Georgia's estimate Medicaid shortfall is $300 million; Texas' independent pharmacists upset by Medicaid transition
Published on June 16, 2012 at 12:42 AM
Georgia official reports that the funding gap comes as the state expects to add 600,000 people.
Georgia Health News: Medicaid Faces 'Daunting' Budget Challenges
The state's Medicaid agency has a projected $300 million hole to fill in next year's budget. If the shortfall remains at that level, the financial request to the General Assembly in January will be "very high" from a historical perspective, said Vince Harris, chief financial officer of the Department of Community Health, after the agency's board meeting Thursday. The projected $308 million shortfall for fiscal 2013 stems mostly from growth in the program's spending (Miller, 6/15).
The Atlanta Journal Constitution: State Facing More Than $300 Million Medicaid Shortfall
The looming deficit comes at a time when the state health agency is also facing the addition of another 600,000-plus Georgians to its Medicaid rolls starting in 2014, as part of the program's expansion under the health care law. ... The health care program is also looking at a $90 million deficit for the current fiscal year. That accumulated in large part because the state legislature did not allocate funds for the final month of payments to three for-profit companies that manage care for primarily low-income kids and moms in Medicaid (Williams, 6/14).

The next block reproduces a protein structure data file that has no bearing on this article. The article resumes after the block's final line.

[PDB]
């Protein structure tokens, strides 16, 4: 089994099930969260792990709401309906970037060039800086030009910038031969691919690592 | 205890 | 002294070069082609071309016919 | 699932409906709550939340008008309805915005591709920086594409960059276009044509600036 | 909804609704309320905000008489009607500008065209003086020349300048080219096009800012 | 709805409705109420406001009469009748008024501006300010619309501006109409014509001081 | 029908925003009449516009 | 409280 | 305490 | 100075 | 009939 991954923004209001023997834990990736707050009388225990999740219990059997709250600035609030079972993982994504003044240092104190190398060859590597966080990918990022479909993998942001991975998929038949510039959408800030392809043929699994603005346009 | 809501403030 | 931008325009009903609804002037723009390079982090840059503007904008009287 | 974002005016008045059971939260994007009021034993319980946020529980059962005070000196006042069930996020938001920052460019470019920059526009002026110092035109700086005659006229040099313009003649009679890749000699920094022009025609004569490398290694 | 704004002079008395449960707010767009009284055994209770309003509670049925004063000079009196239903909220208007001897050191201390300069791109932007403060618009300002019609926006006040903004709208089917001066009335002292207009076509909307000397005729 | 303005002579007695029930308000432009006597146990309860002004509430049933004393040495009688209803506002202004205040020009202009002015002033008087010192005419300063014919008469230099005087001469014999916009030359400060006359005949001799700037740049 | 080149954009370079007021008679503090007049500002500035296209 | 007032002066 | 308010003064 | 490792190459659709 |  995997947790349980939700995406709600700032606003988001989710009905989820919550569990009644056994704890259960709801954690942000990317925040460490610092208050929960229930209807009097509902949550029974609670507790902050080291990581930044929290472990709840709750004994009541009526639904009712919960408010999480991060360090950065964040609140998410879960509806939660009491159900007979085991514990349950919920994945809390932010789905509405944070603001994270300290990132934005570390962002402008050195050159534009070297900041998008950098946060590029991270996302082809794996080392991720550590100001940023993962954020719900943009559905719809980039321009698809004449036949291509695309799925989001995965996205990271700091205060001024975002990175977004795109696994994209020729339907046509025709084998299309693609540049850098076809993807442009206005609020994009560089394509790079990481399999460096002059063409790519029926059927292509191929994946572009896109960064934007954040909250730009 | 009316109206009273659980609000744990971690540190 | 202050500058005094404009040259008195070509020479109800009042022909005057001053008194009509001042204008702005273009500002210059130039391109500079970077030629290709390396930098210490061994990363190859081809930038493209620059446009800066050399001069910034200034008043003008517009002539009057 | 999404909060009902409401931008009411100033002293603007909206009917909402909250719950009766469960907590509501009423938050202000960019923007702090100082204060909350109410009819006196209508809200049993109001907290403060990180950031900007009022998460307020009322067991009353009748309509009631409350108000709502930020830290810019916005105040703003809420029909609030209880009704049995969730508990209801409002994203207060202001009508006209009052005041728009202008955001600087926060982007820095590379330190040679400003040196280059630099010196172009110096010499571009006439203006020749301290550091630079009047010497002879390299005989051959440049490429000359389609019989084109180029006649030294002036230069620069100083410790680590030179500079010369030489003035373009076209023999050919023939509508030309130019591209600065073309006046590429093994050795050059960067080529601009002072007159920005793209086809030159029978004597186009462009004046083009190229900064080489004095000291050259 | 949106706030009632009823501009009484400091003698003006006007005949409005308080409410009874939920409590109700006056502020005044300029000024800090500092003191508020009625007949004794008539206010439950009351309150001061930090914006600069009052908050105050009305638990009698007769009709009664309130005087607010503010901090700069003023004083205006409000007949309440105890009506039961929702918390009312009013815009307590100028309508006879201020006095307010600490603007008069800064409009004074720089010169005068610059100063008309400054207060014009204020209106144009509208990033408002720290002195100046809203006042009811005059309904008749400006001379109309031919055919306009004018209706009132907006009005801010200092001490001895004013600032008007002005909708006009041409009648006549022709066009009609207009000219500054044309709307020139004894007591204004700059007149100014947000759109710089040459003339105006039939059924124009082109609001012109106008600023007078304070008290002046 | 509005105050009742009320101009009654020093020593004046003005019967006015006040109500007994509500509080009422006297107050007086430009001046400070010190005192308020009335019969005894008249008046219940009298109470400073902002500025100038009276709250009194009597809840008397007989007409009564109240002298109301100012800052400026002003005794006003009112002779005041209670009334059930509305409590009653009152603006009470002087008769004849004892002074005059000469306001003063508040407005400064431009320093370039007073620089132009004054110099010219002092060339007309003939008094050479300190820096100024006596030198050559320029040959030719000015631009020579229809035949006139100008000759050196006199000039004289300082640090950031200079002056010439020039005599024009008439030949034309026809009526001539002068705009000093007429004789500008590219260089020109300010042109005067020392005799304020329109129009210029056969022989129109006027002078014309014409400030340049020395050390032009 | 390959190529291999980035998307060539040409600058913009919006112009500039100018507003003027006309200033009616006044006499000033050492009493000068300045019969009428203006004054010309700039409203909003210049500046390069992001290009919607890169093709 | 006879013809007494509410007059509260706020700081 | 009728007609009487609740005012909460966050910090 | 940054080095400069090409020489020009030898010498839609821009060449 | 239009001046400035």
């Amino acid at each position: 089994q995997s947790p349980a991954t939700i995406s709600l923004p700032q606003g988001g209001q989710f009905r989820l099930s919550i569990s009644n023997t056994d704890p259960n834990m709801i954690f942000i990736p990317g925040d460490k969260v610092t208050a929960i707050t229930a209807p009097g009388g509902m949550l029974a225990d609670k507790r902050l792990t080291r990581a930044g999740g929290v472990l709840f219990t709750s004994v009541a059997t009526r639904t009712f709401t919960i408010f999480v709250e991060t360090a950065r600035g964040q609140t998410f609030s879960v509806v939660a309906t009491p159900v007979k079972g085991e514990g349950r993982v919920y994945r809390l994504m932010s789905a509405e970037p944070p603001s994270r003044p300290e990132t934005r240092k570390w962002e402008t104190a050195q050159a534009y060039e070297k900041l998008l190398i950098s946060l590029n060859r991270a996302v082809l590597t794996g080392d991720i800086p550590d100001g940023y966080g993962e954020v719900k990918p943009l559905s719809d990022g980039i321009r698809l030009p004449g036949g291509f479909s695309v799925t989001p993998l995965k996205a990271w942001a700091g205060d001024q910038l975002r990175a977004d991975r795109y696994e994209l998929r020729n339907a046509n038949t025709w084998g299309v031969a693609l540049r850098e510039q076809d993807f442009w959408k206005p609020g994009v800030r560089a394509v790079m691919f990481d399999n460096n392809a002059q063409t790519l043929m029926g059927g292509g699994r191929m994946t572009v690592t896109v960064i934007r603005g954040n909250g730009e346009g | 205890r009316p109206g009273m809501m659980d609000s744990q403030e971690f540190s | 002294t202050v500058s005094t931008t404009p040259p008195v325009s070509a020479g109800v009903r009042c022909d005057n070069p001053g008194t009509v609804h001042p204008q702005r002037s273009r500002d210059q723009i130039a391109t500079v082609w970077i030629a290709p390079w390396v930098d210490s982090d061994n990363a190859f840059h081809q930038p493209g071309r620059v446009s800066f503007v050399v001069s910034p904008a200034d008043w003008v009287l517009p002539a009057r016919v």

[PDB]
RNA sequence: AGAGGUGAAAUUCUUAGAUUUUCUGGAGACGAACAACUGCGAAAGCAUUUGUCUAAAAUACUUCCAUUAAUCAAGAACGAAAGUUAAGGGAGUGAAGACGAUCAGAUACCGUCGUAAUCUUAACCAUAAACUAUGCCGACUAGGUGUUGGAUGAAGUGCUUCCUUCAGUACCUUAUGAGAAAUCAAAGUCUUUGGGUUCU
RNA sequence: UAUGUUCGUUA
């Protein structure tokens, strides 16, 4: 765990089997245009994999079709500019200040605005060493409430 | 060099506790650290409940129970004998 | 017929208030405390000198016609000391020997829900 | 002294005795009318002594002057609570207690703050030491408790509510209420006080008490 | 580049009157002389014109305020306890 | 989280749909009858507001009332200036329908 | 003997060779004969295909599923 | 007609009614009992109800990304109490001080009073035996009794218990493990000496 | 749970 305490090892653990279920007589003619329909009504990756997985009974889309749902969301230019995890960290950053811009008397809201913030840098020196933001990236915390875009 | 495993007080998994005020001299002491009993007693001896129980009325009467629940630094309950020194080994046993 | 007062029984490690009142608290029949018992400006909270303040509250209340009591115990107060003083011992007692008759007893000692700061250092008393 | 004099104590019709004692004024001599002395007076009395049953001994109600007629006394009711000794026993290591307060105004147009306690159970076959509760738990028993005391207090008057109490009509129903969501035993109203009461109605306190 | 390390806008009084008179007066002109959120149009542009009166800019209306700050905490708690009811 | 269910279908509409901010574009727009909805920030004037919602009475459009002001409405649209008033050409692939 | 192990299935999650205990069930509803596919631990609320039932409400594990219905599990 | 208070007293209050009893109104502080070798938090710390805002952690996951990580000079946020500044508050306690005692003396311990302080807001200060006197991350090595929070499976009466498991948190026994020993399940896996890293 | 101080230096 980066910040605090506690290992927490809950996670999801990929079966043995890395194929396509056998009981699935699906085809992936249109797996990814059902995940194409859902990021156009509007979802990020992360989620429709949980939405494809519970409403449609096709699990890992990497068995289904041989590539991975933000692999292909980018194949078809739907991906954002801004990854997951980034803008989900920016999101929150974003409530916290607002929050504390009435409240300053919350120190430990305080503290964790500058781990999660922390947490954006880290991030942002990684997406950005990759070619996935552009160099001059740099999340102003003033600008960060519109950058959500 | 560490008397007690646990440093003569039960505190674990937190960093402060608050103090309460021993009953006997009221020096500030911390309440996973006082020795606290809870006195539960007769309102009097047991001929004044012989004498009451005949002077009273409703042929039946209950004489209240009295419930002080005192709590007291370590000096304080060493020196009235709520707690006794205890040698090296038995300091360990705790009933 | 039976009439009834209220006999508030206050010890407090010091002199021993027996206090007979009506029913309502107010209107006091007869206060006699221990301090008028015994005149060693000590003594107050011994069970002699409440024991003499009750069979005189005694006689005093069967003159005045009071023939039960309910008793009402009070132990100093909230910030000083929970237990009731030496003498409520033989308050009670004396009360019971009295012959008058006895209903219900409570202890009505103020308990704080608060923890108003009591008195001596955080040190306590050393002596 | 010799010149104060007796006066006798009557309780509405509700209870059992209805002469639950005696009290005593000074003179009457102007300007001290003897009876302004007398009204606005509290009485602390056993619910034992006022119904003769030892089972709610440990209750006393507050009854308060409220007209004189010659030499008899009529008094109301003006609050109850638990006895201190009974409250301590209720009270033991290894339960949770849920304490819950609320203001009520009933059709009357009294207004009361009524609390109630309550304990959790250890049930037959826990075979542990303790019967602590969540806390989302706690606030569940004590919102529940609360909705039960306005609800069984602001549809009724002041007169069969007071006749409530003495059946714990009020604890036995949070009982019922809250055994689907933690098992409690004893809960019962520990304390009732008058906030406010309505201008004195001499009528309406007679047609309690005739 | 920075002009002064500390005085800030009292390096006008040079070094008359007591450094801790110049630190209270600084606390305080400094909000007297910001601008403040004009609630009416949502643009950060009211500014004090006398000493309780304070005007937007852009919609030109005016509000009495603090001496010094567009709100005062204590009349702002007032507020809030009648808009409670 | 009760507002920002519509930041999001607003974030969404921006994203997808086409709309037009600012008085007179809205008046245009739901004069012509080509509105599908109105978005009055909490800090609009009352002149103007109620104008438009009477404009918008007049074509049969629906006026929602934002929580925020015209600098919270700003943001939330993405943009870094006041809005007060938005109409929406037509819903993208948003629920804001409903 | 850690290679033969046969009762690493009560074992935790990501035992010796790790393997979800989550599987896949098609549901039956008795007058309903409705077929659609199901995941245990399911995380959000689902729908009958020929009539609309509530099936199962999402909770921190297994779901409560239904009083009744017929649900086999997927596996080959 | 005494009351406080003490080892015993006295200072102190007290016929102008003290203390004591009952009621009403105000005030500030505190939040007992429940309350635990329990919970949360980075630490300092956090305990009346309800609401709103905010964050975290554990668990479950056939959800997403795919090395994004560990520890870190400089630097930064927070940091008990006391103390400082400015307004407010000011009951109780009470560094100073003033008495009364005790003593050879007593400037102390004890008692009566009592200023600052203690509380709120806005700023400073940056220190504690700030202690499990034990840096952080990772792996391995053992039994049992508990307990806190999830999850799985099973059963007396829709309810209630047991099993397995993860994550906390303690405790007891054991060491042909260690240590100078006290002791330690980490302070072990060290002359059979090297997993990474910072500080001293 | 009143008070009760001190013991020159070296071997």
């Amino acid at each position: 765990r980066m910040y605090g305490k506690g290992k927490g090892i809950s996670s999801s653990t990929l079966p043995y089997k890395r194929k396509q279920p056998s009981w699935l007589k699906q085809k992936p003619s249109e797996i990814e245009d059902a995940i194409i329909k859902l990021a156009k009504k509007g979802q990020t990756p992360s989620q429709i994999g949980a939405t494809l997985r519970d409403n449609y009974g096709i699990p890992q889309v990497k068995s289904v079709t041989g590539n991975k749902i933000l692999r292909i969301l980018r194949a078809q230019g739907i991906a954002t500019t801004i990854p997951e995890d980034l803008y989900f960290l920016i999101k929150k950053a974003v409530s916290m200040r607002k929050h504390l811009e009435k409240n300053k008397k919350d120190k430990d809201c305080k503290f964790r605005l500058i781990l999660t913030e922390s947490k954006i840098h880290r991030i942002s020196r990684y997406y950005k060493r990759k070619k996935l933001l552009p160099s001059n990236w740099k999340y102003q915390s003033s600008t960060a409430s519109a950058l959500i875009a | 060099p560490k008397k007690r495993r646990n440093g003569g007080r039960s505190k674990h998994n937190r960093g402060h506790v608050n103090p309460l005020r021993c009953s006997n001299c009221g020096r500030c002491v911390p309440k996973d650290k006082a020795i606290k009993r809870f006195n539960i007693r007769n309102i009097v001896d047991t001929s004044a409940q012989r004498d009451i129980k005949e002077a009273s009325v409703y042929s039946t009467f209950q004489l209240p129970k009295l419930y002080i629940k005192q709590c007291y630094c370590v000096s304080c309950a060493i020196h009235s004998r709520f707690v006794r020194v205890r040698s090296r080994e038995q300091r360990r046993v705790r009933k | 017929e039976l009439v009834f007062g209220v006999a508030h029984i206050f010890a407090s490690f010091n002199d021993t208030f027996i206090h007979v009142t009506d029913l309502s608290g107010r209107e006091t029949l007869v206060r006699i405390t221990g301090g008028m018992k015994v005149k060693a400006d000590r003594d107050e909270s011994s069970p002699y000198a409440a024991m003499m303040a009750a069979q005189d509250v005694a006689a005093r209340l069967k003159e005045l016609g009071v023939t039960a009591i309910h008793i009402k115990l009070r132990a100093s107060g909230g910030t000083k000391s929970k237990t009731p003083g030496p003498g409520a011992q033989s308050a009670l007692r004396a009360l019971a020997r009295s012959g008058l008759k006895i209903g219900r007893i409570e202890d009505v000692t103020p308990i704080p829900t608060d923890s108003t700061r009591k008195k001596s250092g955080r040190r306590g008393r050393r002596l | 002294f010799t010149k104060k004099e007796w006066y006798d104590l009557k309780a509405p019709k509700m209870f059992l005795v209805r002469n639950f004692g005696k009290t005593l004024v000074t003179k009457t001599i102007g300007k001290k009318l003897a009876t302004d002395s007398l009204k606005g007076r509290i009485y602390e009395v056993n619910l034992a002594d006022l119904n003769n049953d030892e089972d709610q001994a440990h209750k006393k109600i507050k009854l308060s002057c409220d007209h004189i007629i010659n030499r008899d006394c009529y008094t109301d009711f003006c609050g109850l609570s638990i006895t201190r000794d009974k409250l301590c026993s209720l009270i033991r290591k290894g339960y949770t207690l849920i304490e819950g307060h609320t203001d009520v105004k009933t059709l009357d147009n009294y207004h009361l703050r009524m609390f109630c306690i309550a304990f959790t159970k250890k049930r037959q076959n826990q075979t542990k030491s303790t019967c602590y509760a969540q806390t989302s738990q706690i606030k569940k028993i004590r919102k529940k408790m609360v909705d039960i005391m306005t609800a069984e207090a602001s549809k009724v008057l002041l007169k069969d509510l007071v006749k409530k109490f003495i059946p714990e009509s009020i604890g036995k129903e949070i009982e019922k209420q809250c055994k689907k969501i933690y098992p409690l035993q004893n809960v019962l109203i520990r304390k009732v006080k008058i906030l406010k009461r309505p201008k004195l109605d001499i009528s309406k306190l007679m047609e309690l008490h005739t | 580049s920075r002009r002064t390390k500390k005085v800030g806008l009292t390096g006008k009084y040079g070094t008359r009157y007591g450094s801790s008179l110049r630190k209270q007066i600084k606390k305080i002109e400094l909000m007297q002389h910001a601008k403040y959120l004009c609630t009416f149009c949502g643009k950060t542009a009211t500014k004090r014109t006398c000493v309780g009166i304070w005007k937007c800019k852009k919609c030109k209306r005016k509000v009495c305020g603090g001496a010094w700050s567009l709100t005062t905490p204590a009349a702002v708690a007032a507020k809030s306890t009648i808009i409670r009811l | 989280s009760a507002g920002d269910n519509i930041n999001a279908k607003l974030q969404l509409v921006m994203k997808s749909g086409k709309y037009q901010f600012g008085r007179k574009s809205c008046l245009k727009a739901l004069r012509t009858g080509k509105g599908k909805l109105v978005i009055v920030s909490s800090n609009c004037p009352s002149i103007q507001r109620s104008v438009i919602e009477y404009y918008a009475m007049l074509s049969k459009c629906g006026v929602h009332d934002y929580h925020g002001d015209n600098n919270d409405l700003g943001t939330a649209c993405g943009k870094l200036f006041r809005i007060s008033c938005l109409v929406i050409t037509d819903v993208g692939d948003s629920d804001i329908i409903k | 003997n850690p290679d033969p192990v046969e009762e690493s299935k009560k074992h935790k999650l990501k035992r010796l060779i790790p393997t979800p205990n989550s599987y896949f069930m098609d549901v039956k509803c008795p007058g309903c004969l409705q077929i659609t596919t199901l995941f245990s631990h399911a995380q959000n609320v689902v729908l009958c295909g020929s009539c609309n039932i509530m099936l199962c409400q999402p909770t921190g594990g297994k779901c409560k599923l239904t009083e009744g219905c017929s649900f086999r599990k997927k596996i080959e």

The Texas Tribune/The New York Times: For Some Druggists, Medicaid Changes Mean Pain
The transition to managed care this spring was bumpy, with numerous computer errors and miscommunications between the State Health and Human Services Commission, pharmacists and the pharmacy benefit managers. Although the state said that the program has become more stable and that the health plans quickly resolved the problems, many independent pharmacists -; particularly those who serve a high volume of Medicaid patients -; are still upset. They say the drastically reduced reimbursement rates set by the managed care plans to save the state money are forcing them out of business (Aaronson, 6/14).
This article was reprinted from kaiserhealthnews.org with permission from the Henry J. Kaiser Family Foundation. Kaiser Health News, an editorially independent news service, is a program of the Kaiser Family Foundation, a nonpartisan health care policy research organization unaffiliated with Kaiser Permanente.